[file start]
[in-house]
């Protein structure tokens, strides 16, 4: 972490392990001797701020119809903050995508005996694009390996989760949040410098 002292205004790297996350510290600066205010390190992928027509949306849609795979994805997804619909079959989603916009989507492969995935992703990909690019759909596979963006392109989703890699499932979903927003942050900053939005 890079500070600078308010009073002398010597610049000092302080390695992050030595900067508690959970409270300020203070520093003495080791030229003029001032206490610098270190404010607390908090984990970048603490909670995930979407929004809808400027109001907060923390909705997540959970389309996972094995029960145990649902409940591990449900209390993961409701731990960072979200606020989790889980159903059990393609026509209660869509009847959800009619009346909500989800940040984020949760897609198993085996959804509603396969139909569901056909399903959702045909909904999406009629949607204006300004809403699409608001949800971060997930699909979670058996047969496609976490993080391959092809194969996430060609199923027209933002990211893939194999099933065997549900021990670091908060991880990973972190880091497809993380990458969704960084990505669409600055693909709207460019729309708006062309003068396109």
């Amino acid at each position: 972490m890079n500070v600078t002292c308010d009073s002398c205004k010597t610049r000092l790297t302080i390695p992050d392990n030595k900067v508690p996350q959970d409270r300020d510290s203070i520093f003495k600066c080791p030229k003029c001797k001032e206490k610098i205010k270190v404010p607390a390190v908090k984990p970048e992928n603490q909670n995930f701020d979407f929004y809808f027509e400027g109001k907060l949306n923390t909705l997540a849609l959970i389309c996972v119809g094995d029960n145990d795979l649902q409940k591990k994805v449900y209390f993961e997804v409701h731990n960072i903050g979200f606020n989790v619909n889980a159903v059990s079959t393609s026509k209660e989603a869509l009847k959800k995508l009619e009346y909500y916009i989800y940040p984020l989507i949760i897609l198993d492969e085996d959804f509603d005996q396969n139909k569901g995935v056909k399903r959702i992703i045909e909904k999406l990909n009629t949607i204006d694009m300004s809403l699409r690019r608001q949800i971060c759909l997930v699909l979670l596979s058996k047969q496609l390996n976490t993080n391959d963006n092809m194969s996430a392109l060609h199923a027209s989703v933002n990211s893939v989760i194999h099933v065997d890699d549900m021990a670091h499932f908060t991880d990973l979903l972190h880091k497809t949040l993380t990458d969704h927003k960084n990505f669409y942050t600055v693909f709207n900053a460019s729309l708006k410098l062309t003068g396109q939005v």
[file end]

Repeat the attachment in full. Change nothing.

[in-house]
């Protein structure tokens, strides 16, 4: 972490392990001797701020119809903050995508005996694009390996989760949040410098 002292205004790297996350510290600066205010390190992928027509949306849609795979994805997804619909079959989603916009989507492969995935992703990909690019759909596979963006392109989703890699499932979903927003942050900053939005 890079500070600078308010009073002398010597610049000092302080390695992050030595900067508690959970409270300020203070520093003495080791030229003029001032206490610098270190404010607390908090984990970048603490909670995930979407929004809808400027109001907060923390909705997540959970389309996972094995029960145990649902409940591990449900209390993961409701731990960072979200606020989790889980159903059990393609026509209660869509009847959800009619009346909500989800940040984020949760897609198993085996959804509603396969139909569901056909399903959702045909909904999406009629949607204006300004809403699409608001949800971060997930699909979670058996047969496609976490993080391959092809194969996430060609199923027209933002990211893939194999099933065997549900021990670091908060991880990973972190880091497809993380990458969704960084990505669409600055693909709207460019729309708006062309003068396109």
């Amino acid at each position: 972490m890079n500070v600078t002292c308010d009073s002398c205004k010597t610049r000092l790297t302080i390695p992050d392990n030595k900067v508690p996350q959970d409270r300020d510290s203070i520093f003495k600066c080791p030229k003029c001797k001032e206490k610098i205010k270190v404010p607390a390190v908090k984990p970048e992928n603490q909670n995930f701020d979407f929004y809808f027509e400027g109001k907060l949306n923390t909705l997540a849609l959970i389309c996972v119809g094995d029960n145990d795979l649902q409940k591990k994805v449900y209390f993961e997804v409701h731990n960072i903050g979200f606020n989790v619909n889980a159903v059990s079959t393609s026509k209660e989603a869509l009847k959800k995508l009619e009346y909500y916009i989800y940040p984020l989507i949760i897609l198993d492969e085996d959804f509603d005996q396969n139909k569901g995935v056909k399903r959702i992703i045909e909904k999406l990909n009629t949607i204006d694009m300004s809403l699409r690019r608001q949800i971060c759909l997930v699909l979670l596979s058996k047969q496609l390996n976490t993080n391959d963006n092809m194969s996430a392109l060609h199923a027209s989703v933002n990211s893939v989760i194999h099933v065997d890699d549900m021990a670091h499932f908060t991880d990973l979903l972190h880091k497809t949040l993380t990458d969704h927003k960084n990505f669409y942050t600055v693909f709207n900053a460019s729309l708006k410098l062309t003068g396109q939005v």